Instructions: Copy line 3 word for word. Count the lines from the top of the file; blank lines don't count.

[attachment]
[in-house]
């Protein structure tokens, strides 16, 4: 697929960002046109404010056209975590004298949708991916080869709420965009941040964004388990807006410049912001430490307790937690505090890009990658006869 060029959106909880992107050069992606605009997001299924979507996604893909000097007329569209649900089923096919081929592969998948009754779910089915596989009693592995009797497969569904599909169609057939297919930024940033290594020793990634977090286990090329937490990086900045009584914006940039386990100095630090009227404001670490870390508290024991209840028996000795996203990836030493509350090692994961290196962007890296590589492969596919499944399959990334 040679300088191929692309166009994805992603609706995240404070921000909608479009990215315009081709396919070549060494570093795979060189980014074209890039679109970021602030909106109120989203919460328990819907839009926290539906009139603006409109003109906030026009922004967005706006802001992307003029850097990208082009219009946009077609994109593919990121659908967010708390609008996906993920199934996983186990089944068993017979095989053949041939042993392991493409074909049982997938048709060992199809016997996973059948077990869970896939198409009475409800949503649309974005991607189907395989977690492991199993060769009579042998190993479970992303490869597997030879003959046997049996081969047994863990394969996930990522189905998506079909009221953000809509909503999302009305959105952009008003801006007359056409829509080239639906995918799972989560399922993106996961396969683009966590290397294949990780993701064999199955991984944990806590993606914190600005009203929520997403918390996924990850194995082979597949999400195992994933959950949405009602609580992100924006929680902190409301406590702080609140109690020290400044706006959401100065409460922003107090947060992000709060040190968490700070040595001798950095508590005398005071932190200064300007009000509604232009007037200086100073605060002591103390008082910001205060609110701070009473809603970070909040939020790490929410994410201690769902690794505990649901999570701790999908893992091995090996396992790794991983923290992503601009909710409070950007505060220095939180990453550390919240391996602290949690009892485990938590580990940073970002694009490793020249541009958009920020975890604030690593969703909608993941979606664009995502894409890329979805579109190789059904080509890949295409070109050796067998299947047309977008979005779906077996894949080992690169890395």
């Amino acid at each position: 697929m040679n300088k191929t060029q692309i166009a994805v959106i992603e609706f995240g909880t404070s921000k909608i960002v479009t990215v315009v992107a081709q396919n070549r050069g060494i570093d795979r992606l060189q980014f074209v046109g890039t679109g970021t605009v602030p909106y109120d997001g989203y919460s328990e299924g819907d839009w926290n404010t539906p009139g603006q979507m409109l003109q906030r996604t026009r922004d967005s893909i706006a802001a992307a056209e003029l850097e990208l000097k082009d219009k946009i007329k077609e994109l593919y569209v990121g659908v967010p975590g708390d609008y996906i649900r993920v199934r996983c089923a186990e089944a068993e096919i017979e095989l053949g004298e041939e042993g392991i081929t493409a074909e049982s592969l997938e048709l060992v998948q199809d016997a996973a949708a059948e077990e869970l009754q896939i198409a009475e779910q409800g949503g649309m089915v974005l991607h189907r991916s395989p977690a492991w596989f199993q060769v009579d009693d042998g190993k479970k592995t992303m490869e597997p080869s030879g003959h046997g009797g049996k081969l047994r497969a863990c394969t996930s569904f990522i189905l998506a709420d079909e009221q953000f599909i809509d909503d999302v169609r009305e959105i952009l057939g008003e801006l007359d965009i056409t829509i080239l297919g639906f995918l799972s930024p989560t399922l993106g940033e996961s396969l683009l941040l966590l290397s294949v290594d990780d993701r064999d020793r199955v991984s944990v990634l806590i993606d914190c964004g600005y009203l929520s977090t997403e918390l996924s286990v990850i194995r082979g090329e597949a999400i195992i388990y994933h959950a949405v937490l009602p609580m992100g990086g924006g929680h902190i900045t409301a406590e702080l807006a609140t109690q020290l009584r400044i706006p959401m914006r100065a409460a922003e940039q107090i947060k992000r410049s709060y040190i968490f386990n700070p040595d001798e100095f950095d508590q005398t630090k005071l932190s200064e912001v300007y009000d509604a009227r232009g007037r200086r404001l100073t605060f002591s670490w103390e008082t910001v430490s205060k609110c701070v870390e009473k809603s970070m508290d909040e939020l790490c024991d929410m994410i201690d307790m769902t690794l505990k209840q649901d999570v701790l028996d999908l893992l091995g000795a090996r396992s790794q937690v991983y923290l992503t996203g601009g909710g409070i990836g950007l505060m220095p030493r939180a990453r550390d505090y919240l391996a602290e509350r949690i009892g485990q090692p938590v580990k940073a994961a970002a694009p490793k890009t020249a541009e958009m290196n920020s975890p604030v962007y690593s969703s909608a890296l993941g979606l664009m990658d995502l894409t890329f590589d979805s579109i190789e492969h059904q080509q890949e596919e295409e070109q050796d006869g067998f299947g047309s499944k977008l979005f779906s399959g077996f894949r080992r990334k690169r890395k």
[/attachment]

């Amino acid at each position: 697929m040679n300088k191929t060029q692309i166009a994805v959106i992603e609706f995240g909880t404070s921000k909608i960002v479009t990215v315009v992107a081709q396919n070549r050069g060494i570093d795979r992606l060189q980014f074209v046109g890039t679109g970021t605009v602030p909106y109120d997001g989203y919460s328990e299924g819907d839009w926290n404010t539906p009139g603006q979507m409109l003109q906030r996604t026009r922004d967005s893909i706006a802001a992307a056209e003029l850097e990208l000097k082009d219009k946009i007329k077609e994109l593919y569209v990121g659908v967010p975590g708390d609008y996906i649900r993920v199934r996983c089923a186990e089944a068993e096919i017979e095989l053949g004298e041939e042993g392991i081929t493409a074909e049982s592969l997938e048709l060992v998948q199809d016997a996973a949708a059948e077990e869970l009754q896939i198409a009475e779910q409800g949503g649309m089915v974005l991607h189907r991916s395989p977690a492991w596989f199993q060769v009579d009693d042998g190993k479970k592995t992303m490869e597997p080869s030879g003959h046997g009797g049996k081969l047994r497969a863990c394969t996930s569904f990522i189905l998506a709420d079909e009221q953000f599909i809509d909503d999302v169609r009305e959105i952009l057939g008003e801006l007359d965009i056409t829509i080239l297919g639906f995918l799972s930024p989560t399922l993106g940033e996961s396969l683009l941040l966590l290397s294949v290594d990780d993701r064999d020793r199955v991984s944990v990634l806590i993606d914190c964004g600005y009203l929520s977090t997403e918390l996924s286990v990850i194995r082979g090329e597949a999400i195992i388990y994933h959950a949405v937490l009602p609580m992100g990086g924006g929680h902190i900045t409301a406590e702080l807006a609140t109690q020290l009584r400044i706006p959401m914006r100065a409460a922003e940039q107090i947060k992000r410049s709060y040190i968490f386990n700070p040595d001798e100095f950095d508590q005398t630090k005071l932190s200064e912001v300007y009000d509604a009227r232009g007037r200086r404001l100073t605060f002591s670490w103390e008082t910001v430490s205060k609110c701070v870390e009473k809603s970070m508290d909040e939020l790490c024991d929410m994410i201690d307790m769902t690794l505990k209840q649901d999570v701790l028996d999908l893992l091995g000795a090996r396992s790794q937690v991983y923290l992503t996203g601009g909710g409070i990836g950007l505060m220095p030493r939180a990453r550390d505090y919240l391996a602290e509350r949690i009892g485990q090692p938590v580990k940073a994961a970002a694009p490793k890009t020249a541009e958009m290196n920020s975890p604030v962007y690593s969703s909608a890296l993941g979606l664009m990658d995502l894409t890329f590589d979805s579109i190789e492969h059904q080509q890949e596919e295409e070109q050796d006869g067998f299947g047309s499944k977008l979005f779906s399959g077996f894949r080992r990334k690169r890395k």